2.2 Data reduction

Data reduction was conducted using the Image Reduction and Analysis Facility (IRAF)[*] and routines written in Interactive Data Language (IDL). Flat field and bias frames were combined and the averaged flat field was then normalised. The raw data were then corrected using the averaged bias frame and the normalised average flat frame. Saturated exposures were discarded. The total intensity longslit spectra were then extracted from the corrected data in a standard fashion. Wavelength calibration was conducted using the arc spectra taken after the science observations at a position angle of $270^{\circ}$.

Spectroastrometry was performed by fitting Gaussian profiles to the spatial profile of the longslit spectra at each dispersion pixel. Spurious fits (for example due to cosmic rays) were identified and discarded, allowing the routine to fit the spectral profile. This resulted in a positional spectrum - the centroid of the Gaussian as a function of wavelength - and a FWHM (Full-Width-at-Half-Maximum) spectrum - the FWHM as a function of wavelength. The continuum position exhibited a general trend across the CCD chip (of the order of 10 pixels). This was removed by fitting a low order polynomial to the continuum regions of the spectrum. This set the continuum position of the centroid to zero. Spot checks were used to ensure line effects were not fit by the function.

A correction for slight changes in the dispersion was determined by cross correlating individual intensity spectra, and was then applied to the associated intensity, positional and FWHM spectra. This was to ensure slight changes in wavelength (due to flexure of the spectrograph) did not introduce spurious signatures when spectra obtained at differing position angles were combined. All intensity, positional and FWHM spectra at a given position angle were then combined to make an average spectrum for each position angle.

 \begin{figure}
\par\includegraphics[scale=0.75,clip]{1105fig1a.eps}\\
\includegraphics[scale=0.75,clip]{1105fig1b.eps}\\\end{figure} Figure 1:

The average spectra of $\rm\beta $ Cep (total light of the binary system) in the blue ( upper panel) and the red (up to the telluric lines - lower panel) spectral range.

Open with DEXTER

The average positional spectra for anti-parallel position angles were combined to form the average North-South (NS) and East-West (EW) positional spectra, i.e.: ( $\rm0^{\circ}$- $180^{\circ}$)/2 and ( $\rm 90^{\circ}$- $270^{\circ}$)/2. This procedure eliminates instrumental artifacts as real signatures rotate by $\rm 180^{\circ}$ when viewed at the anti-parallel position angle while artifacts remain at a constant orientation. However, in some of the data a signature was noted at only one position angle. Subtraction of the two anti-parallel spectra would not remove this effect but clearly it is also an artifact. Thus all average position spectra were assessed visually to exclude features only present at a single position angle. Signatures in data taken at position angles with no anti-parallel counterpart were judged real if they exhibited qualitative similarity to signatures at a similar position angle that were judged real. The FWHM spectra at opposite position angles were visually inspected to search for artifacts. Features present in data taken at only one position angle were classified as an artifact and discarded. FWHM spectra at anti-parallel position angles were combined to make an average NS or EW FWHM spectrum.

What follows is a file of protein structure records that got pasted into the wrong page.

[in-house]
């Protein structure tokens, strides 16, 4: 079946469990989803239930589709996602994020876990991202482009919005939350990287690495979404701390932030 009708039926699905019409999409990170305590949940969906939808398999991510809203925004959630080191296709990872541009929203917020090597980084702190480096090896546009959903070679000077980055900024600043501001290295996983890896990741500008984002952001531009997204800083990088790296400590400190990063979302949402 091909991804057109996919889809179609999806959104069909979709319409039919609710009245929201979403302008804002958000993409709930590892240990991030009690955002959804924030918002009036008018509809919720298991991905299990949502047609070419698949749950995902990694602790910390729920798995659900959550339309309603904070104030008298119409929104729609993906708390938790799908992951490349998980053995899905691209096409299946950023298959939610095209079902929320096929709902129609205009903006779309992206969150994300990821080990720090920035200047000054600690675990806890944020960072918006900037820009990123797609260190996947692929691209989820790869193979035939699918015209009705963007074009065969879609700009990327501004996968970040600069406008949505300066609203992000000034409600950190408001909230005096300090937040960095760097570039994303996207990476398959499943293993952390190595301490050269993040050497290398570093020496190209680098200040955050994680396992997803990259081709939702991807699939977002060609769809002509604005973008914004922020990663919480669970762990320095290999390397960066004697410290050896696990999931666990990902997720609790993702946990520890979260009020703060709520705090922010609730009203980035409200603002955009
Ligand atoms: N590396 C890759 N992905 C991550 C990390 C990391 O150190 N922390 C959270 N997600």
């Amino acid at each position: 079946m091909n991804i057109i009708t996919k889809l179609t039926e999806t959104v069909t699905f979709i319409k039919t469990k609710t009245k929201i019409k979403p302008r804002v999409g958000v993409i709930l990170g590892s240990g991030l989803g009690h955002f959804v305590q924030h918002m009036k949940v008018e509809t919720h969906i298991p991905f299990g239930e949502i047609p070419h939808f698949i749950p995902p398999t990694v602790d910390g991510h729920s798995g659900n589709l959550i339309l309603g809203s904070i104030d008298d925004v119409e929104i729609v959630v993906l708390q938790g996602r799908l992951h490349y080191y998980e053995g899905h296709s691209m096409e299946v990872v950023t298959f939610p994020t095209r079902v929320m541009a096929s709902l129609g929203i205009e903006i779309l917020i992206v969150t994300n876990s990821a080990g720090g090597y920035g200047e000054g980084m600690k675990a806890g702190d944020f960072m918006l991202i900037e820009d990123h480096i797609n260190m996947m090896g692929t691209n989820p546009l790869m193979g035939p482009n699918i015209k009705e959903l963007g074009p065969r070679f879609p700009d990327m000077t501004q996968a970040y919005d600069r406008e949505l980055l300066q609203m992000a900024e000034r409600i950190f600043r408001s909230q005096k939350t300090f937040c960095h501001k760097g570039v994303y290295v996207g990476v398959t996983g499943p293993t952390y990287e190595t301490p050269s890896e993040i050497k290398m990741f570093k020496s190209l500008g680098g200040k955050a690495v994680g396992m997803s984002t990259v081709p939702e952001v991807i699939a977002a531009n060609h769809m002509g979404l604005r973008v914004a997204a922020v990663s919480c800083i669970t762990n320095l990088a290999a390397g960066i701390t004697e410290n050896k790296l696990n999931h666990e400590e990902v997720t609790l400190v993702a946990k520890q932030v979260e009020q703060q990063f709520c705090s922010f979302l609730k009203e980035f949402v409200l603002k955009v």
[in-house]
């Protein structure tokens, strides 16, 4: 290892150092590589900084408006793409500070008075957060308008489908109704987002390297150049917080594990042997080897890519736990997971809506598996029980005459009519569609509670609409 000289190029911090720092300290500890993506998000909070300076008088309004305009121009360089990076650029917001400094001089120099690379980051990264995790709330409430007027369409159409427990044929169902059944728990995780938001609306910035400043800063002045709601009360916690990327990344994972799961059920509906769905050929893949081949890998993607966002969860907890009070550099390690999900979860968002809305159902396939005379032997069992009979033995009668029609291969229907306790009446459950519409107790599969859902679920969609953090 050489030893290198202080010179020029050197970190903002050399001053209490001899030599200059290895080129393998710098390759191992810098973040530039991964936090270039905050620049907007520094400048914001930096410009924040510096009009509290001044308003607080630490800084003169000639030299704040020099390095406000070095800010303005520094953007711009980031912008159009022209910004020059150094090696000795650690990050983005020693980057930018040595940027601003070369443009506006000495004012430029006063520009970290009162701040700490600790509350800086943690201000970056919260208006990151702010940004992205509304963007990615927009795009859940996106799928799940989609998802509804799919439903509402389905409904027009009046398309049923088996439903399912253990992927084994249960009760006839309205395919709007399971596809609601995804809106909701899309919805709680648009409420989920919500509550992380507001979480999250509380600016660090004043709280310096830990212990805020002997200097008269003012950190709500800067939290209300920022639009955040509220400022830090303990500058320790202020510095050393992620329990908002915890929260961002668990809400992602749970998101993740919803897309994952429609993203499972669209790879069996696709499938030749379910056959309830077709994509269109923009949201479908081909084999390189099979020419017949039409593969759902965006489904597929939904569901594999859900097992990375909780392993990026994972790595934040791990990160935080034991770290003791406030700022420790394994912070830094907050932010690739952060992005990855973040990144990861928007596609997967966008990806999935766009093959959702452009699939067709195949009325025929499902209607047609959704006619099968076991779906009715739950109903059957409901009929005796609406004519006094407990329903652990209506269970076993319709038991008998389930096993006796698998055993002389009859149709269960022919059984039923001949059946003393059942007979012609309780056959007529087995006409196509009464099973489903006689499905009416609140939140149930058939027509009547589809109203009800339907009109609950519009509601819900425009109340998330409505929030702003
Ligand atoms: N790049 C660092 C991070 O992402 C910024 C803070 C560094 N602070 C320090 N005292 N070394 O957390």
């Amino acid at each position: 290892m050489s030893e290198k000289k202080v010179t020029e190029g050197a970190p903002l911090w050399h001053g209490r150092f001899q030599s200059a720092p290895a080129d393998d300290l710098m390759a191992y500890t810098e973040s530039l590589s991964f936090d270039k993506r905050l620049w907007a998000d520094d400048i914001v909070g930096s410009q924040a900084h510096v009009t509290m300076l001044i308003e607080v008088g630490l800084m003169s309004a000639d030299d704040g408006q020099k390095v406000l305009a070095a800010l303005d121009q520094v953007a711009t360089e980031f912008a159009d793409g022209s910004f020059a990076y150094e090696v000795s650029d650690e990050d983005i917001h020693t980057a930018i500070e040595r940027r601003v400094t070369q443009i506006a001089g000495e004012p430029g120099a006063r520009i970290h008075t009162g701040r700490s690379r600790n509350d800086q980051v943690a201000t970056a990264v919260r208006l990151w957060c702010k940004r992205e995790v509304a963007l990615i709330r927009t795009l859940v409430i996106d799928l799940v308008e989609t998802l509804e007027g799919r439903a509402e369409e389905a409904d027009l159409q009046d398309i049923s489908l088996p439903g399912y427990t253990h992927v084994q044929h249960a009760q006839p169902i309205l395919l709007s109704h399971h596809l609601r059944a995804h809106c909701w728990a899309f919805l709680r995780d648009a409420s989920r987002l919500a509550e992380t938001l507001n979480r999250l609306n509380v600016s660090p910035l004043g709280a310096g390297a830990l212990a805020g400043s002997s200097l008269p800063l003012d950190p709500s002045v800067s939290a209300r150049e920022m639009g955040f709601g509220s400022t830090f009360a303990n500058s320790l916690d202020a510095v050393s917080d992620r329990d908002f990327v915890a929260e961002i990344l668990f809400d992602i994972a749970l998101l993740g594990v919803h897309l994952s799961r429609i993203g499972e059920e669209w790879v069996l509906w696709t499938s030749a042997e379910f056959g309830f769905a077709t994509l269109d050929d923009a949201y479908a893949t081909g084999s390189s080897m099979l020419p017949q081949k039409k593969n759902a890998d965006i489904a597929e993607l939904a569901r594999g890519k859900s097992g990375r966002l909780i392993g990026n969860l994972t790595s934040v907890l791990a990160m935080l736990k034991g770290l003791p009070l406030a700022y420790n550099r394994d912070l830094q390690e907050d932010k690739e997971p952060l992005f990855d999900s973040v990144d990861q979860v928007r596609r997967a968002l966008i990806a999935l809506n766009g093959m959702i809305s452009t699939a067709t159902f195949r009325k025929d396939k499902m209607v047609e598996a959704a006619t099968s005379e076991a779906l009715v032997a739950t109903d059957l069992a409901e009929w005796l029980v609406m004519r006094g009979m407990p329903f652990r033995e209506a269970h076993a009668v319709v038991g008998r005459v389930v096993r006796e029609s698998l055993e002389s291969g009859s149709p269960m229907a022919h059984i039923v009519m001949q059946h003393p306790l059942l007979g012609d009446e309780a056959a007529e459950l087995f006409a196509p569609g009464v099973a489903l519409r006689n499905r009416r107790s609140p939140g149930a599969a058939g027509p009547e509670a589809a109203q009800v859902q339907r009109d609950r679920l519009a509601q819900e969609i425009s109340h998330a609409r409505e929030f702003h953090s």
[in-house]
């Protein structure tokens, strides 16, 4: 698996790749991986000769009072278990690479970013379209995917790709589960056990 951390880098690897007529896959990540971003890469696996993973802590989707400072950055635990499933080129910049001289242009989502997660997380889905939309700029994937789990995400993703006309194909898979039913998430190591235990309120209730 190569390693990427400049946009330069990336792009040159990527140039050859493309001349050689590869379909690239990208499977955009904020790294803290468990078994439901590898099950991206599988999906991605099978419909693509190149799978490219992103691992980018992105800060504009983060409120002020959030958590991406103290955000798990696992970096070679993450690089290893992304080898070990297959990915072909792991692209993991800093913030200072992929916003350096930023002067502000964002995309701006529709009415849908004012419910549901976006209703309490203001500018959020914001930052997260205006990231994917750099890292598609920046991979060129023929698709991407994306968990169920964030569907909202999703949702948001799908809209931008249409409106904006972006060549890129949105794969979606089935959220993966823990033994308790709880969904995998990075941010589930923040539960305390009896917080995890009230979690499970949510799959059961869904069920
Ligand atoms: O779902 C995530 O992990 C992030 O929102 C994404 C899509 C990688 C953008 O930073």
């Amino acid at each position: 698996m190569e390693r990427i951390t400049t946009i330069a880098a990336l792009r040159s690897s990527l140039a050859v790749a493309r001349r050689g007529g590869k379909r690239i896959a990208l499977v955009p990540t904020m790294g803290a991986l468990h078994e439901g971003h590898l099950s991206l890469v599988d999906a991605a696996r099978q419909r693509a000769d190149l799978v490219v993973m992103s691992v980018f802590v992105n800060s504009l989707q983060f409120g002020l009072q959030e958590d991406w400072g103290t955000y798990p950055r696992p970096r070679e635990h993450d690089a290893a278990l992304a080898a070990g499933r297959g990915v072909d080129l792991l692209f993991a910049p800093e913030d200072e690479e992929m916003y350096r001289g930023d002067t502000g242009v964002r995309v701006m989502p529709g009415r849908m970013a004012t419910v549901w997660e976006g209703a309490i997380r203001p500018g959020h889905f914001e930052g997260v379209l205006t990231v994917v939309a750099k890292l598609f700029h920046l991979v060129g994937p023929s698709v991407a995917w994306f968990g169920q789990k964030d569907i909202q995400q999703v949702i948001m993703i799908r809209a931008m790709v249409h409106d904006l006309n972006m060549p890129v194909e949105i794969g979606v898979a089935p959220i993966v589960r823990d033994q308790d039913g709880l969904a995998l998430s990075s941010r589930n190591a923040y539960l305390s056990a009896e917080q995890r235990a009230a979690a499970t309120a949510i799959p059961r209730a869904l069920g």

\begin{figure}
\par\includegraphics[scale=0.3]{1105fig2a.eps}\hspace*{2mm}
\inc...
...fig2b.eps}\hspace*{2mm}
\includegraphics[scale=0.3]{1105fig2c.eps}
\end{figure} Figure 2:

The spectroastrometric signature of the close $\rm\beta $ Cep binary system across the $\rm H \alpha $, H$\rm\beta $ and H $\rm\gamma $ lines ( from left to right). Across each line we present the averaged intensity profile normalised to the continuum, the position of the photocentre with respect to the continuum position in the NS and EW direction and the FWHM of the spectral spatial profile, with respect to the continuum value, in the same directions. In the positional spectra North and East are presented as being in the positive direction (i.e. to the top of the page).

Open with DEXTER

3 Results: The spectroastrometric signatures observed

3.1 The spectrum of $\rm\beta $ Cep

In Fig. 1 we present the average spectra observed in both the B and R range. H$\rm\alpha $ can be seen in absorption with a small double peaked emission profile, with the blue peak just rising above the continuum level. The hydrogen Balmer line profiles are also presented in the top panels of Fig. 2. No emission is noticeable in the H$\rm\beta $ and H$\rm\gamma $ lines. Besides $\rm H \alpha $ other prominent lines in the red region are He I at $6678~\AA$ and a Diffuse Interstellar Band (DIB) at $\approx$6280 Å. In the blue region many more absorption lines are present, most prominent of which are the lines due to H I and He I. The numerous weaker and narrow lines present are primarily due to O II, Si II, Si III and other ionised metals such as C II and N II.